For example, we want to use the function from the above module:

// index.js
const multiplyByTwo = require('./math.js');

console.log(multiplyByTwo(10));
// 20
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Multiple values can be assigned to module.exports :

// mathFunctions.js
const add = function(x, y) {
  return x + y;
};
const subtract = function(x, y) {
  return x - y;
};
const multiplyByTwo = function(x) {
  return x * 2;
};

module.exports = {
  add,
  subtract,
  multiplyByTwo,
};
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Another way to export values is to use the global object exports, which is available in each file, but it is an alias of module.exports.

// mathFunctions.js
exports.add = function(x, y) {
  return x + y;
};
exports.subtract = function(x, y) {
  return x - y;
};
exports.multiplyByTwo = function(x) {
  return x * 2;
};
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Important: Don't mix the exports and module.exports usages, it might result in a loss of the previous used reference.

What is require?

Exporting code using module.exports is only half of the module system. You need a way to import the code in other parts of the application. You can do that with the require function.

In order to load a local module , we pass its relative file path to the require function, which returns the value of module.exports from the file. When requiring an npm package , the name of the package is passed to the require function, and the same thing is happening in the node_modules/ folder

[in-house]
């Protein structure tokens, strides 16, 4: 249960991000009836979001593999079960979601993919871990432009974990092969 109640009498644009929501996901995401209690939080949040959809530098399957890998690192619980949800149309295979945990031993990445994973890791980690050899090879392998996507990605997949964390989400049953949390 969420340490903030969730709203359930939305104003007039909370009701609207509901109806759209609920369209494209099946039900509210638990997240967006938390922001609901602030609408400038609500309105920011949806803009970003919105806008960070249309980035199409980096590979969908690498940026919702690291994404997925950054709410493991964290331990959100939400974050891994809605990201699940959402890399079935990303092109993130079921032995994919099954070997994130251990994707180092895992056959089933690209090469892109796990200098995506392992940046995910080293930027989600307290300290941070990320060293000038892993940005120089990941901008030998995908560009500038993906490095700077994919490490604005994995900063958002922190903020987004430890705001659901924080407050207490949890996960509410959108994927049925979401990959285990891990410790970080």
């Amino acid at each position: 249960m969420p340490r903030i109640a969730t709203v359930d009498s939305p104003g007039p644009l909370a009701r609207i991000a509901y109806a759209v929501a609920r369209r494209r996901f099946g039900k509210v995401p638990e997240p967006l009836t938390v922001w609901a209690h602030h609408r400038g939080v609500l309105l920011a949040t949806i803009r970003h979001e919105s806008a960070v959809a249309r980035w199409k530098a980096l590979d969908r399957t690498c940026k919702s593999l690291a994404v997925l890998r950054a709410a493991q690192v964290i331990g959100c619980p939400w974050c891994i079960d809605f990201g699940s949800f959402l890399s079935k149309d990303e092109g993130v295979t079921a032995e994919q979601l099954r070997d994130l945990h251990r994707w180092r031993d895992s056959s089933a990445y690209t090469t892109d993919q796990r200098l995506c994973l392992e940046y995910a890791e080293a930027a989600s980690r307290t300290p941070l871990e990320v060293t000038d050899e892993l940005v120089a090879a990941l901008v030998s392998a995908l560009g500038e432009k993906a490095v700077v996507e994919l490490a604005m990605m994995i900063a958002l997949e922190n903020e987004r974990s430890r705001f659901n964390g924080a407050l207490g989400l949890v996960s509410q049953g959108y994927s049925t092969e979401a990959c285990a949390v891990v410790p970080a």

A module is evaluated the first time it is passed to the require function. The code in the file will be wrapped in a private scope, run, and the value of module.exports is returned by require. After that, (the module has been required once) the module is cached , and requiring the file again will return the cached result, without evaluating the file again.

import and export (ECMAScript Modules)

The ESM (EcmaScript Modules) uses import and export keywords when dealing with modules. This is available in the current version of Node.js (v.16). If you are below this Node.js version you can use a transpiler like Babel to convert ESM import and export code into regular CommonJS format through adding a build step to the project.

When developing applications for the frontend, it's standard to use something like Babel to transpile your code to make it compatible with as many browsers as possible. So the import and export syntax can be safely used, because the code is replaced before put into production. But when developing for the backend, there is usually no need for transpilation, because the environment is controlled by the developers, not like the different browsers.

TL;DR

  • The module system helps us reuse code throughout our application.
  • A module is a self-contained file or directory of related code.
  • There are three main types of modules: built-in, local and external
  • Using the global module object or the exports object, we can export code from a file to use elsewhere, while keeping some parts of the module encapsulated in their own private scope.
  • Project-agnostic modules can be published to the NPM registry as packages for reuse across projects.

Thanks for reading and if you have any questions , use the comment function or send me a message @mariokandut.

If you want to know more about Node, have a look at these Node Tutorials.

References (and Big thanks):

NPM modules,HeyNode,CommonJSNodeJS - ESM